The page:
A lot of people think that the metaverse is about a place. But one definition of this is that it’s about a time.Mark Zuckerberg
When will the metaverse arrive?
“A lot of this will be possible in a few-year period to a five-year period. We don’t need everything to be solved to deliver this full sense of presence,” he explains.
“A lot of people think that the metaverse is about a place. But one definition of this is that it’s about a time – a time when immersive digital worlds become that primary way that we live our lives and spend our time.
“We already live a lot of our life in digital worlds. They’re not 3D virtual reality but I do a lot of meetings over video, or writing things over email or WhatsApp.”
“[The metaverse] will happen when we get a lot of the work things dialled in,” he continues. “When this is clearly better than Zoom for VC. When you’re doing your coding or writing in VR. It’s not that far off to imagine that. Pretty soon you’re going to have a screen that’s bigger than… [trails off] It’ll be your ideal set up, you can bring it with you. You can put it on anywhere and have your ideal workstation. I don’t think that’s more than five years off.”
When you’re coding, you’re going to be building a world while you’re actually in it.Mark Zuckerberg
What can we expect in the metaverse?
And it seems there’ll be no shortage of breakthroughs to expect when we get there.
“There are going to be new things that you couldn’t do before,” he suggests. “And those are going to be these amazing experiences. Like teleporting to any place. Whether that’s a real place or something that somebody made. When you’re coding, you’re going to be building a world while you’re actually in it. You can say ‘put some trees over there’ or ‘put some water bottles on the picnic blanket’ and it’ll do it. There are going to be new paradigms for coding.”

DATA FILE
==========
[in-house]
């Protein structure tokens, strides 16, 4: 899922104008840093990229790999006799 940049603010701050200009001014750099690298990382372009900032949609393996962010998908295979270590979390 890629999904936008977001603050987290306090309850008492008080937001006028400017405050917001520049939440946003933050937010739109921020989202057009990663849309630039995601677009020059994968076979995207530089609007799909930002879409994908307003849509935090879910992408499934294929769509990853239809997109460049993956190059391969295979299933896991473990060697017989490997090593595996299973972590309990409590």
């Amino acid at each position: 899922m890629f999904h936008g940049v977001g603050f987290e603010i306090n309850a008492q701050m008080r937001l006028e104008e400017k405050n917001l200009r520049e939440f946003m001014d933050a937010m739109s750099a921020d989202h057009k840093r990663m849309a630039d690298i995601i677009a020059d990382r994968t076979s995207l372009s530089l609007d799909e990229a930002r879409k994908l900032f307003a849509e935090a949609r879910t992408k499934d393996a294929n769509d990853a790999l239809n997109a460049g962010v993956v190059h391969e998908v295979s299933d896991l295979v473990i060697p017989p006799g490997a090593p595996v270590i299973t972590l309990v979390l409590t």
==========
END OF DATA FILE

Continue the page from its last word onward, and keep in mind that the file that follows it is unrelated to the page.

It’s clear that Zuckerberg sees an enterprise market for the kind of VR hardware and workplace systems Meta are already building.
“You’ll spend most of your computing time in [VR and the metaverse] when it does the things that you currently use computing for somewhat better. Maybe it’s a 5% improvement on your coding productivity? Maybe it’s not a completely new thing? If I could improve the productivity of everyone at Meta by 5% I’d buy those devices for everyone.”
But isn’t all this going to be a bit much for a mass market to swallow? Zuckerberg thinks not, casually proposing concepts such as a thriving market in digital clothing.
Why wouldn’t I spend almost as much investing in my appearance... as I would for whatever I’m going to wear for my video chat?Mark Zuckerberg
Digital clothing and fashion in the metaverse
“Let’s say I buy a digital shirt for my photorealistic avatar,” he throws out. “Which at the time where we’re spending a lot of time in the metaverse – doing a lot of our work meetings in the metaverse – I would imagine that the economy around digital clothing will be as big [as real clothing].
"Why wouldn’t I spend almost as much investing in my appearance or expression for my photorealistic avatar for meetings as I would for whatever I’m going to wear for my video chat?” he asks. “I think there’s going to be a huge aspect of people doing creative commerce here. I think there is going to be a big market around people designing digital clothing.”
It appears that Meta’s metaverse future is not only laden with possibility and ingenuity, but is growing increasingly real and could well be closer than you think.